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connect4

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I'm currently working on a connect4 game as my second game and am starting to get the hang of the slightly different mindset used for this. A couple of questions though. But first here's a look at the current source. Please don't add to the source... I kinda want to figure it out myself.
#include <iostream>
#include <iomanip>
using namespace std;

const char PLAYER1 = 'R';
const char PLAYER2 = 'Y';
const int MAXROWS = 6;
const int MAXCOLUMNS = 7;
const int MAXTURNS = MAXROWS * MAXCOLUMNS;
const char player[] = {PLAYER1, PLAYER2};

char board[maxRows][maxColumns];

void resetBoard()
{
   for(int i = 0; i < MAXROWS; ++i)
   {
      for(int j = 0; j < maxColumns; ++j)
      {
         board[i][j] = ' ';
      }
   }
}

void displayBoard()
{
   for(int i = 0; i < MAXROWS; ++i)
   {
      for(int j = 0; j < MAXCOLUMNS; ++j)
      {
         cout << board[i][j];
      }
      cout << endl;
   }
   for(int i = 0; i < MAXCOLUMNS; ++i)
   {
      cout << "-";
   }
   cout << endl;
   for(int i = 0; i < MAXCOLUMNS; ++i)
   {
      cout << i + 1;
   }
   cout << endl;
}



void getInput(int &row, int &col)
{
   int move;
   while(true)
   {
      cout <<
   }
}

int main()
{
   resetBoard();
   int turn = 0;
   int rowChoice, colChoice;
   int winner = 0;
   while(turn < MAXTURNS)
   {
      displayBoard();
      getInput(rowChoice, colChoice);
      board[rowChoice][colChoice] = player[turn%2];
      if(winner = checkWin(rowChoice, colChoice))
      {
         break;
      }
   }
   switch(winner)
   {
      case PLAYER1:
         cout << "Player 1 has won the game." << endl;
         break;
      case PLAYER2:
         cout << "Player 2 has won the game." << endl;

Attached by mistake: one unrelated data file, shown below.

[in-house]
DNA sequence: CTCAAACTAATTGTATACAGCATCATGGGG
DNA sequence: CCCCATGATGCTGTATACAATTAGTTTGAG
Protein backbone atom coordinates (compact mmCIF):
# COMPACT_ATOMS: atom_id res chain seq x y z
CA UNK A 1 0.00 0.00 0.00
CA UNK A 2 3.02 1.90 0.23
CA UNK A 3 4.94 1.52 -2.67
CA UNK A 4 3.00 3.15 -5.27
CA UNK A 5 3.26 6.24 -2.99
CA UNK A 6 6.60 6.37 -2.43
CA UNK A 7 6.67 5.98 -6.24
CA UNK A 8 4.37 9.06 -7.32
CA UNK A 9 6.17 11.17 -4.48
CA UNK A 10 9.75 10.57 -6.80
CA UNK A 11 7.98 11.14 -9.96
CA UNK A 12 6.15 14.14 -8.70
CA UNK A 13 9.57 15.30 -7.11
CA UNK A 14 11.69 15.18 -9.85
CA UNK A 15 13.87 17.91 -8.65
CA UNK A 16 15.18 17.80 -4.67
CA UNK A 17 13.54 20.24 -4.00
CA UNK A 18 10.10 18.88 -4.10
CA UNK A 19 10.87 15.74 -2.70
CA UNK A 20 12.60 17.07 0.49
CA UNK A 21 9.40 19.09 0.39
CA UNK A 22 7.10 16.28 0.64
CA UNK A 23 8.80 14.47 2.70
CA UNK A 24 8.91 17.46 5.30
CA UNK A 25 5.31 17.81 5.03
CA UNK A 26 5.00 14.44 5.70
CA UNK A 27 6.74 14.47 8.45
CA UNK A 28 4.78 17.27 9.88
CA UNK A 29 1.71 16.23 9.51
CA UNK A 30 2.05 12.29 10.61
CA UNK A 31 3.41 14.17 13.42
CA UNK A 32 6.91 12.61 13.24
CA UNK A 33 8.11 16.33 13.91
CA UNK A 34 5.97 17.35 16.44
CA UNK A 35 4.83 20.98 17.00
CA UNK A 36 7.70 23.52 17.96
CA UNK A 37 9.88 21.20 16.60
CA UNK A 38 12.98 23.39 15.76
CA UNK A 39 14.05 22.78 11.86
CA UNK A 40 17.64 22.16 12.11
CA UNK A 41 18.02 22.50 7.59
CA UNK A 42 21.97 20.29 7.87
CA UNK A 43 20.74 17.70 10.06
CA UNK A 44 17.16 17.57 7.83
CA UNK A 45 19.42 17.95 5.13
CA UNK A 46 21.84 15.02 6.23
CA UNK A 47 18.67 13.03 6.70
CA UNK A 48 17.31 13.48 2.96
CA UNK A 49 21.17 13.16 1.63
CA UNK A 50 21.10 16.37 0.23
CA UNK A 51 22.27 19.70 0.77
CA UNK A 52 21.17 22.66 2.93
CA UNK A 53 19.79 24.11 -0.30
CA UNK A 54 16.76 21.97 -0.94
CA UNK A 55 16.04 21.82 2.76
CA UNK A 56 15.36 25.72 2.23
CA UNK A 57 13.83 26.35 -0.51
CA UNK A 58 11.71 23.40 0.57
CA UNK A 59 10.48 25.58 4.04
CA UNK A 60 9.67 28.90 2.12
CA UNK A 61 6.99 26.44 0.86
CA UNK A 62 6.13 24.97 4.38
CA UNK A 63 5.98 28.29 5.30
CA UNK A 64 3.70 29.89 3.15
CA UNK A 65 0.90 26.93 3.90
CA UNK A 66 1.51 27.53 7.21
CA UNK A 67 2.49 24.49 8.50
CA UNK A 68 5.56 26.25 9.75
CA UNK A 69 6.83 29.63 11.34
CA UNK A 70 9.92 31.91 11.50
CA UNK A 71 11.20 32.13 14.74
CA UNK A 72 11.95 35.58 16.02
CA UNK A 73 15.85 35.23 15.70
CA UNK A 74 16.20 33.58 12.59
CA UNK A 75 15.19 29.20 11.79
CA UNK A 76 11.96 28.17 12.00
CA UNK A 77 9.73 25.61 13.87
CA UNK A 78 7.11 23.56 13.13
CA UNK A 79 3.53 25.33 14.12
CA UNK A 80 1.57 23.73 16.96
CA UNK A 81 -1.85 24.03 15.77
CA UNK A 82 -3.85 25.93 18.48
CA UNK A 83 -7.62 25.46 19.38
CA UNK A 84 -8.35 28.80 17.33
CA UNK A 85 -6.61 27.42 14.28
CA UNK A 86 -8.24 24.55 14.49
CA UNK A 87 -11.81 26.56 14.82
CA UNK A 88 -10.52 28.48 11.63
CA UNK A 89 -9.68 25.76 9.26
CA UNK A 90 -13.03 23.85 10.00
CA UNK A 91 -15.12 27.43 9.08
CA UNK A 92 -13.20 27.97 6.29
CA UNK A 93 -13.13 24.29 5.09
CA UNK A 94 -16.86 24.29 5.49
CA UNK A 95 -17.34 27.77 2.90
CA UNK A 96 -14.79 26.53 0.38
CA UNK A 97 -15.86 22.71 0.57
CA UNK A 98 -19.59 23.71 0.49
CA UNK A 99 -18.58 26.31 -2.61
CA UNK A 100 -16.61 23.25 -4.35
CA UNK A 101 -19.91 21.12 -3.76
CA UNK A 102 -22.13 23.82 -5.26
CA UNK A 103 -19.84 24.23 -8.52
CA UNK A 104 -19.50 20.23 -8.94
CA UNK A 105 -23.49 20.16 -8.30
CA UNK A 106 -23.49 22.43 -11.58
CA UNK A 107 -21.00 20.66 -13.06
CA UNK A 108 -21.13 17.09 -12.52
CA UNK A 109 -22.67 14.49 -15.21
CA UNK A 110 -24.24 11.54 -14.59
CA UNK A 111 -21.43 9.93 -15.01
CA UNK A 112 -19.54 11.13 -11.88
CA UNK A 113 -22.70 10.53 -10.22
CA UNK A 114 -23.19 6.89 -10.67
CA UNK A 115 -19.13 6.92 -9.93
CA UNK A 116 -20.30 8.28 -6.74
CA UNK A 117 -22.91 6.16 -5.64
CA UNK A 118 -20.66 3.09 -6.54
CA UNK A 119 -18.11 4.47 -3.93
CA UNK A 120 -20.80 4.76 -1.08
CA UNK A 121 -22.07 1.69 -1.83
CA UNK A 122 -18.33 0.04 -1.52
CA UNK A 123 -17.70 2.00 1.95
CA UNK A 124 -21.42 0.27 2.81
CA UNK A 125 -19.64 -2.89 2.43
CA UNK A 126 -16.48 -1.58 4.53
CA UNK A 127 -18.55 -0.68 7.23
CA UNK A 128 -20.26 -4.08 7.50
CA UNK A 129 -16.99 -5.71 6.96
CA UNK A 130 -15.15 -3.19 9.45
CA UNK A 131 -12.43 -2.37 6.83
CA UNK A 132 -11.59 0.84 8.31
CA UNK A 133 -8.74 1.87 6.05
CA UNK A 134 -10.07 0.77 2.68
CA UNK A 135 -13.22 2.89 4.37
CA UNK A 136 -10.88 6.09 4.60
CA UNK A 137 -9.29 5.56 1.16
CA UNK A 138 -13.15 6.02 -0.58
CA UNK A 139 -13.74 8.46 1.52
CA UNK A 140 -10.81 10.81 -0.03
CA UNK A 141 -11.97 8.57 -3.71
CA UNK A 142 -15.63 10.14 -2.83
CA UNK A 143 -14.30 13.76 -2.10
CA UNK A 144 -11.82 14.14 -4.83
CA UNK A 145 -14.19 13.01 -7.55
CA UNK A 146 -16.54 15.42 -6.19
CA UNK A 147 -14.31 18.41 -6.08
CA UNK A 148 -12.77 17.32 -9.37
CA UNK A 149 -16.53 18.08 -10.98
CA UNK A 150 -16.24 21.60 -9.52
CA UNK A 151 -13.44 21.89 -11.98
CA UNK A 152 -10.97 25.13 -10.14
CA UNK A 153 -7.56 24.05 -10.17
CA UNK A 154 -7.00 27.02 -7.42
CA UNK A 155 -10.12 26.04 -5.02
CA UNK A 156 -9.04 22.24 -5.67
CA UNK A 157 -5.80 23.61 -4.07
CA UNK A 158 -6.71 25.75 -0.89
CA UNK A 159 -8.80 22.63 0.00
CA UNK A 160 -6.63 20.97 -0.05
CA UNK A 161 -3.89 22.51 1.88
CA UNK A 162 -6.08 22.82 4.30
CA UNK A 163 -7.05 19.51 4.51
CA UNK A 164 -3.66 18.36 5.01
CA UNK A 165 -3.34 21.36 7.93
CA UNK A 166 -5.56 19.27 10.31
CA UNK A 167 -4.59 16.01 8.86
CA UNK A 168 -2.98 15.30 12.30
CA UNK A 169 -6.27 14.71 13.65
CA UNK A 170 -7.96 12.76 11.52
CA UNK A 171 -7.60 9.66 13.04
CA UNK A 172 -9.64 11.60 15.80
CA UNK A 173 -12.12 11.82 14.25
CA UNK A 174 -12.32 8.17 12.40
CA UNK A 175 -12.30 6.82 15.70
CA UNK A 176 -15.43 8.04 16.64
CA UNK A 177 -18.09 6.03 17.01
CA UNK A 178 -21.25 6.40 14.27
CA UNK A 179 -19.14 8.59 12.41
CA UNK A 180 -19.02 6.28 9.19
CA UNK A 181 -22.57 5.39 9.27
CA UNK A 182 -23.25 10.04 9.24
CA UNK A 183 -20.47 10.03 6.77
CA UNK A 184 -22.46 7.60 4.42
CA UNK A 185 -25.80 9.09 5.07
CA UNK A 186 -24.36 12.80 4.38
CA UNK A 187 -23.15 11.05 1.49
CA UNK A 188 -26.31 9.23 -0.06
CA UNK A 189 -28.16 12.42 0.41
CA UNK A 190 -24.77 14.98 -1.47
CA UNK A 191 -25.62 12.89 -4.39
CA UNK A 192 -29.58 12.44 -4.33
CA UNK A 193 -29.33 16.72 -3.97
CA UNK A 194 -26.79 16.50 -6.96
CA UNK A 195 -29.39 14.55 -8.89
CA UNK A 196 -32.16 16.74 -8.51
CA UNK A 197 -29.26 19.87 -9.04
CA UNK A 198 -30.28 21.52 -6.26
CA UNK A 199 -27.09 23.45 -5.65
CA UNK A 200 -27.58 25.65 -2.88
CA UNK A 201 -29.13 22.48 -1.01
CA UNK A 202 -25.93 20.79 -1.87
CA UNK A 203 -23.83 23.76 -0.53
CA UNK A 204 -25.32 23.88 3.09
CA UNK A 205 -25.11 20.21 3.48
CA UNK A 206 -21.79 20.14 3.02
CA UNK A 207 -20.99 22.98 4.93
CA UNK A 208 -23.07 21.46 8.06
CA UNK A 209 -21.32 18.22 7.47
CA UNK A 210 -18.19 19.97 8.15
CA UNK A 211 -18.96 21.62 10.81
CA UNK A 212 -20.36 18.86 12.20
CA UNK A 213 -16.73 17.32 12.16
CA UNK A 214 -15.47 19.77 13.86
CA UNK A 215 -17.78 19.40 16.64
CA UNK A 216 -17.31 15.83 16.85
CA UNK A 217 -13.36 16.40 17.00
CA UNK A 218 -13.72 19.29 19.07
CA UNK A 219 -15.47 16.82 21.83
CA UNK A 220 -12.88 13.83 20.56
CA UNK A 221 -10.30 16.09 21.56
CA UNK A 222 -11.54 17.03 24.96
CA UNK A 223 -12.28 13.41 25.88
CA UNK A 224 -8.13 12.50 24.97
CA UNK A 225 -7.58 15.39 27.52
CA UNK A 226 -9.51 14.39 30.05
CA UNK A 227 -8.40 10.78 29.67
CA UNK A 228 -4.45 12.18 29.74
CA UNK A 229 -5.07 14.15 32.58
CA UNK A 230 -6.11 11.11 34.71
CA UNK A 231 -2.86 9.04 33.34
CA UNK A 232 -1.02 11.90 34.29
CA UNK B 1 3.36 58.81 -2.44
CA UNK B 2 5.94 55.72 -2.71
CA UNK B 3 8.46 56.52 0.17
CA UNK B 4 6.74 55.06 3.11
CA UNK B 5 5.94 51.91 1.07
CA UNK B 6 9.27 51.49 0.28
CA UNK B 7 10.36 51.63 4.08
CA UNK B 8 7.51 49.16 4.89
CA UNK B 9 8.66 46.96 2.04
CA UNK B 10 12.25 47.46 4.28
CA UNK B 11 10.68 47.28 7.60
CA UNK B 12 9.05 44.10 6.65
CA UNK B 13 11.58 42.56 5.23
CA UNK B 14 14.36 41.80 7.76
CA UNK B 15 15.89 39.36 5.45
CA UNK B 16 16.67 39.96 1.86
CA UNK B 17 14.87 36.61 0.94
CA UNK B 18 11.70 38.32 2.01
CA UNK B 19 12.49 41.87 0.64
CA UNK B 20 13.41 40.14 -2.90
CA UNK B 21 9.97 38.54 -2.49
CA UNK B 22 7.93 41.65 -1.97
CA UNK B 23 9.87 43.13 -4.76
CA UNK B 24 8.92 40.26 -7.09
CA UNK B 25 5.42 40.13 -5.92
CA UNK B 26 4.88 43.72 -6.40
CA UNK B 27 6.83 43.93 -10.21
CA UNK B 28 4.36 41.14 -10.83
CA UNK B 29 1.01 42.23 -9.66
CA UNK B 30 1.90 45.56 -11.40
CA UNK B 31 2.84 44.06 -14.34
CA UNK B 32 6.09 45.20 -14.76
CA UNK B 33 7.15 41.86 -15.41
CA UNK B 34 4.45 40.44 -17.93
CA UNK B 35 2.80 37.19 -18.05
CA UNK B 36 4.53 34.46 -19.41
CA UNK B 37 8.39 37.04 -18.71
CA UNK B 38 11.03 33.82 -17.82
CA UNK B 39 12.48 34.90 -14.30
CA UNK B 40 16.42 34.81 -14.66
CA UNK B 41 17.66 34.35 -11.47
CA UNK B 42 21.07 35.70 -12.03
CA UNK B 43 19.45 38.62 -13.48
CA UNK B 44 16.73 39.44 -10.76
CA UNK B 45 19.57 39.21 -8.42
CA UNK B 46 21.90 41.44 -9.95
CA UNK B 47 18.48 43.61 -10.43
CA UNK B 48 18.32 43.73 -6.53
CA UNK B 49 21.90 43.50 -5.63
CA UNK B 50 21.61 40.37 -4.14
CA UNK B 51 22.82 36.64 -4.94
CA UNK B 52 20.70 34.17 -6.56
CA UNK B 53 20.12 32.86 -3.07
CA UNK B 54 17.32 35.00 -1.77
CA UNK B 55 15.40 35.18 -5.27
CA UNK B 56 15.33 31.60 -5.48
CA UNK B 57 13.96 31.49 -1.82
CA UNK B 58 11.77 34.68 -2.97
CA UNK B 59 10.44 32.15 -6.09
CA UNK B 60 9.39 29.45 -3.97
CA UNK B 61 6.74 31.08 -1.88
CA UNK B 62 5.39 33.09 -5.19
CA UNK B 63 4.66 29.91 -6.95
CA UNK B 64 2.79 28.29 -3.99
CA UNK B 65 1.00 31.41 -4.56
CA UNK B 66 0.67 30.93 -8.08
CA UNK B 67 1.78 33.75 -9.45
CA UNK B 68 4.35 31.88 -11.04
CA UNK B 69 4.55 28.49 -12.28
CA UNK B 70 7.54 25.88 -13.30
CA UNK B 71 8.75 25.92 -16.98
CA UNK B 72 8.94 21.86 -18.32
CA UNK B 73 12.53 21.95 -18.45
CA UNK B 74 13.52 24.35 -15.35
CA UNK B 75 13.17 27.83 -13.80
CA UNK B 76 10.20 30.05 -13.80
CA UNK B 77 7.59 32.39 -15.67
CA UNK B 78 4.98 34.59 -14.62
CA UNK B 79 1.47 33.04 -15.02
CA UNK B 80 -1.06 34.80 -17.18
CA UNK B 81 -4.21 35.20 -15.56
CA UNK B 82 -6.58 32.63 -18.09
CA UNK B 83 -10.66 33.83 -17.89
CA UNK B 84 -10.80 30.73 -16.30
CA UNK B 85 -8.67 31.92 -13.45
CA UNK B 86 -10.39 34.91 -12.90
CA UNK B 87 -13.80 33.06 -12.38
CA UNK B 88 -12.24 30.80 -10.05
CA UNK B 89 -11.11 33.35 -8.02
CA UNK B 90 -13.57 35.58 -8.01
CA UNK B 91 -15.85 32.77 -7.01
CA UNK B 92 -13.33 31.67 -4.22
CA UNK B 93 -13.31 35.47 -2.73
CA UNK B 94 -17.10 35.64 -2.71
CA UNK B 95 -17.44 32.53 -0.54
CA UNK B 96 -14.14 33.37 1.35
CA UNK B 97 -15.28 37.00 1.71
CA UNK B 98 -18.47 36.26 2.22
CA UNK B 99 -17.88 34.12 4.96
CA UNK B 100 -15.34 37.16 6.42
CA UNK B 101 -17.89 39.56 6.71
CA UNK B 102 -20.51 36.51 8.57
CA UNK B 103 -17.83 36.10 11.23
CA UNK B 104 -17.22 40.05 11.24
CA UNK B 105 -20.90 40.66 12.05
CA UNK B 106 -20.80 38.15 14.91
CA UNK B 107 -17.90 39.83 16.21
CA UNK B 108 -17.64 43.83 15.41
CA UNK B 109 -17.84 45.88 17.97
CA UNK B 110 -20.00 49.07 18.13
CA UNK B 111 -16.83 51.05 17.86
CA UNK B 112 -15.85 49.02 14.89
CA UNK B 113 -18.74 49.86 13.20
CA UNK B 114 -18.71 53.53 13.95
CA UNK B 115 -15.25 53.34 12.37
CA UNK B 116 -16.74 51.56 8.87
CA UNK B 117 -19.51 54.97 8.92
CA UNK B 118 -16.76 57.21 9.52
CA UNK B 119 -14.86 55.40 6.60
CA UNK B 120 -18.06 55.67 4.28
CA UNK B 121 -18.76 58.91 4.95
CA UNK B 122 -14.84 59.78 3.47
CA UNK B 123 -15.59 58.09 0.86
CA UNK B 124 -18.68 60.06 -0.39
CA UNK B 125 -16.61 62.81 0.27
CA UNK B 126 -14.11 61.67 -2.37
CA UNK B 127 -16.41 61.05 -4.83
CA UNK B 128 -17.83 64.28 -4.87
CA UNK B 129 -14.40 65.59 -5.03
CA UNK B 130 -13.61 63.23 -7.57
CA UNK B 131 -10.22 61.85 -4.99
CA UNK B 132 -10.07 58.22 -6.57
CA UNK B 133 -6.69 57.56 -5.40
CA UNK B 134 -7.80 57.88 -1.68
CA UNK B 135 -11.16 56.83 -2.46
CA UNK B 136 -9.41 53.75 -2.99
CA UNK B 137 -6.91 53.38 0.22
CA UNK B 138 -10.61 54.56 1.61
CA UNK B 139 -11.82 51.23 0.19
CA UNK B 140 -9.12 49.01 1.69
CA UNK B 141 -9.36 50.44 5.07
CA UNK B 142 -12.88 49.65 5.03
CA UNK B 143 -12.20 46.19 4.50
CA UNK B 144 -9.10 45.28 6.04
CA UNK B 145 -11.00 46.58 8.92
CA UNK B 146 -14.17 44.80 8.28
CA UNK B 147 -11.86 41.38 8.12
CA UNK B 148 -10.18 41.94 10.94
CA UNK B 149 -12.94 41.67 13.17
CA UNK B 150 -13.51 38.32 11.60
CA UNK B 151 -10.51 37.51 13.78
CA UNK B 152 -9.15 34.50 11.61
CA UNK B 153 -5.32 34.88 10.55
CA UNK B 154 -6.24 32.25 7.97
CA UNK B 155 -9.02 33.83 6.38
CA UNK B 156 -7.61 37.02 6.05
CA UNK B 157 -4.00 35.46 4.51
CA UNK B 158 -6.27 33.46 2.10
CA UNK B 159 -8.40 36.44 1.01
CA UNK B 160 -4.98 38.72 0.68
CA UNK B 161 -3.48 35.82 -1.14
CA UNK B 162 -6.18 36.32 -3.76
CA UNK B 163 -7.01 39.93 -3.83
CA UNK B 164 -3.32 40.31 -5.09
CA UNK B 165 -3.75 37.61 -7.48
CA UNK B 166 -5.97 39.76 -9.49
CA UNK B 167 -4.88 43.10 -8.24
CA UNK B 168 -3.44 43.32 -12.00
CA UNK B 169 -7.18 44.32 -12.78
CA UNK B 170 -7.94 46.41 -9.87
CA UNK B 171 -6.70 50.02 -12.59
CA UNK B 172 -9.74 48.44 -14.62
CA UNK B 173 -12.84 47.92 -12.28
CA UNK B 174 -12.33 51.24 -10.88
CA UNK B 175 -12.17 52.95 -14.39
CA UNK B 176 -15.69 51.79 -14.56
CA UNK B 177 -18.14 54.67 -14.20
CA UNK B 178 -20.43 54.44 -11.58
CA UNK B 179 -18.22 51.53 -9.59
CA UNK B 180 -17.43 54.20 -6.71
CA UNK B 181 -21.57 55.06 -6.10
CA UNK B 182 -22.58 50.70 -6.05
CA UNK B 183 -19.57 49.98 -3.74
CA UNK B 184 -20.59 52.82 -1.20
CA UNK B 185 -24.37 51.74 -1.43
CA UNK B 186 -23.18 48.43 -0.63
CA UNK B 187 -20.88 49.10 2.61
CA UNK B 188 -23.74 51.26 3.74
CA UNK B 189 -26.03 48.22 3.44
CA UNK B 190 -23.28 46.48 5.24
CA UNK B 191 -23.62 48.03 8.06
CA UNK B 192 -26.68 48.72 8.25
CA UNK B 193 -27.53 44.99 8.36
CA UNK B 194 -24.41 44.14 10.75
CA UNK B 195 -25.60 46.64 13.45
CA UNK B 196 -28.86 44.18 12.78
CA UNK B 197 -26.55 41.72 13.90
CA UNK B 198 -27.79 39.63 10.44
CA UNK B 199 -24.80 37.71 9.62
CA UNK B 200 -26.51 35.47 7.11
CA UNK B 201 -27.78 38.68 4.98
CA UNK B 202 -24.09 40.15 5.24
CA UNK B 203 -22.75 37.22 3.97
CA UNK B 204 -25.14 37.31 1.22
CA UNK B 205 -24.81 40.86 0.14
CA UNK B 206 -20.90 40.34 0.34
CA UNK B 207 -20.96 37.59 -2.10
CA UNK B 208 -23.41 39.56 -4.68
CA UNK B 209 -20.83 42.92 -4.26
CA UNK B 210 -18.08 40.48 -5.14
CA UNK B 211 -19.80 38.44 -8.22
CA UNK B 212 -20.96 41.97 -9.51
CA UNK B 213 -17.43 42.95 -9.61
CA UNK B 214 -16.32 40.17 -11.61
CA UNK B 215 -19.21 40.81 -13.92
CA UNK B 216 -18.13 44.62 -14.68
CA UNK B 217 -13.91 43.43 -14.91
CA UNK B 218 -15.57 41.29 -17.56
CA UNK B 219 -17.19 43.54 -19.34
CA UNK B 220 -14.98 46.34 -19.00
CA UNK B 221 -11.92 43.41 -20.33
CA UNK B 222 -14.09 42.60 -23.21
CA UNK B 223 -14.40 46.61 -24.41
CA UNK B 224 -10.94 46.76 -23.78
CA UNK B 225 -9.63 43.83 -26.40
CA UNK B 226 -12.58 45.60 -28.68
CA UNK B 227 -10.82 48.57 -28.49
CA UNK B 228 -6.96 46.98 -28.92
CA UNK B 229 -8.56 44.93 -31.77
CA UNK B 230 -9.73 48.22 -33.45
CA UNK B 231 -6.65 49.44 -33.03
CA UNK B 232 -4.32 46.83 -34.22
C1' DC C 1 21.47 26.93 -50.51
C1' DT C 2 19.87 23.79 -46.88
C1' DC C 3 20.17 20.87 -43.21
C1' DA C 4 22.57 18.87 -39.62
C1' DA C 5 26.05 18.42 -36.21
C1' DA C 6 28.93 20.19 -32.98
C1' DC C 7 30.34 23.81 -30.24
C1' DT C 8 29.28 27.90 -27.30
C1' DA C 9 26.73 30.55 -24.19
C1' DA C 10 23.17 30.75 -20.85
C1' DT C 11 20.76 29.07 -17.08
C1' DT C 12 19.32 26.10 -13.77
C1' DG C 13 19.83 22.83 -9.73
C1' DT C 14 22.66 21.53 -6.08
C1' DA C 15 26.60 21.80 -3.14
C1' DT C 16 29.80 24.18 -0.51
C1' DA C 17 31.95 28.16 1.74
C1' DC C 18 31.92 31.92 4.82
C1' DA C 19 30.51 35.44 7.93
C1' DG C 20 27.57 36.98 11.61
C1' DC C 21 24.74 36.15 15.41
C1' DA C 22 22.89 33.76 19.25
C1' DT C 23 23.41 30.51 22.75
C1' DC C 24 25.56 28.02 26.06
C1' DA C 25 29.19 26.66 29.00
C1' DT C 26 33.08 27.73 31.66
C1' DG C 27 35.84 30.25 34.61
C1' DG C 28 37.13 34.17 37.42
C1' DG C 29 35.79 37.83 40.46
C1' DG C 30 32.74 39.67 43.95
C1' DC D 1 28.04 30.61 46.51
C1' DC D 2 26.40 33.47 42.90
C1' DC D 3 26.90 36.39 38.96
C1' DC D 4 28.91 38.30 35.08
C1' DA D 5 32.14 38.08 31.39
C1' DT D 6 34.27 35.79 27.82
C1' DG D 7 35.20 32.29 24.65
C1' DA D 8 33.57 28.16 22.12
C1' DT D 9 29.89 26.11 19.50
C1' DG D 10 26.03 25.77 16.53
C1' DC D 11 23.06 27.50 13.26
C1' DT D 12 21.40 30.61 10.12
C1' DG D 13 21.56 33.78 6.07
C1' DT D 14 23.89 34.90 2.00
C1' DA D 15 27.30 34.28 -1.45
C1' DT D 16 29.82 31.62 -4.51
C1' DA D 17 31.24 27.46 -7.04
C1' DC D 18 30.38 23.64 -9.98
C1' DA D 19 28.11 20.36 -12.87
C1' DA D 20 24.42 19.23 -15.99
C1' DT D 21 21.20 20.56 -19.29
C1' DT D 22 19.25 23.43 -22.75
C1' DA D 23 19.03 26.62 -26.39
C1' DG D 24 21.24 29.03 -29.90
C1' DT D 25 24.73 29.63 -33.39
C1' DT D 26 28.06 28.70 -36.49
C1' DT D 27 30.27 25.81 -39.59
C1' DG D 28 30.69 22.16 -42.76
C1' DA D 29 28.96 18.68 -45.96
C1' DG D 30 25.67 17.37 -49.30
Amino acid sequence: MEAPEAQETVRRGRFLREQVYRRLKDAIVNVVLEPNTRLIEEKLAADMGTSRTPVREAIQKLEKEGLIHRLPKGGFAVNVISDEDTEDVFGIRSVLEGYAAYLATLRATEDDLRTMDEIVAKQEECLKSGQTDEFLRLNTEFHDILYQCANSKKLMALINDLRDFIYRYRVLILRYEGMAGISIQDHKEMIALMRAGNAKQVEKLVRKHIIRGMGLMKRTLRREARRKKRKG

break;
      default:
         cout << "The game ended in a tie." << endl;
         break;
   }
   return 0;
}

Obviously, I still have a lot of work left to do on it. My main question, is what would be better for checking the win condition. I've thought about either making it check through all possible combinations...(brute force approach) or putting the last move made into the function, and checking in the eight directions around it. I want to get this game going well... since it will be one of my first 2D games to do. I'll port most of the code. I understand that the brute-force approach is highly doable with the scale of a board i am using... however if i increase it... the problem grows worse... whereas it doesn't with the other approach. Thoughts and opinions are welcome. But please don't post code, until I actually put it up for scrutiny.

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If you're doing this to practice programming, I'd say both. The reason I said this, is because I probably would've gone for brute-forcing. But I find the more systemated solution extremely interesting.

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You have the right idea about checking the winning condition (the non-brute force one that is). I was going to say something about the input method, but since it's basically empty, I'm going to leave that until you put some code into it. ;)

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The input method is going to be setup so that they pick a column to put the piece into and then it tests to see if that's a valid move. If it is a valid move it assigns the passed by reference values to the column and the first vaild row. I'm about to invert the board display so [0][0] is the bottom left. Any other suggestions(not code) is welcome.

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If I was going to brute force it I would probably end up designing an algorithm that took any specific location on the board and then searched for any and all solutions that involved said specific location. If I was being more conservative I might only use the specific location as an endpoint to the four in a row to ignore overlap. But if I used the former, then it would be pretty much the same algorithm you'd use to find if the most recent play caused a win condition. I don't know if this helps at all, but there you go.

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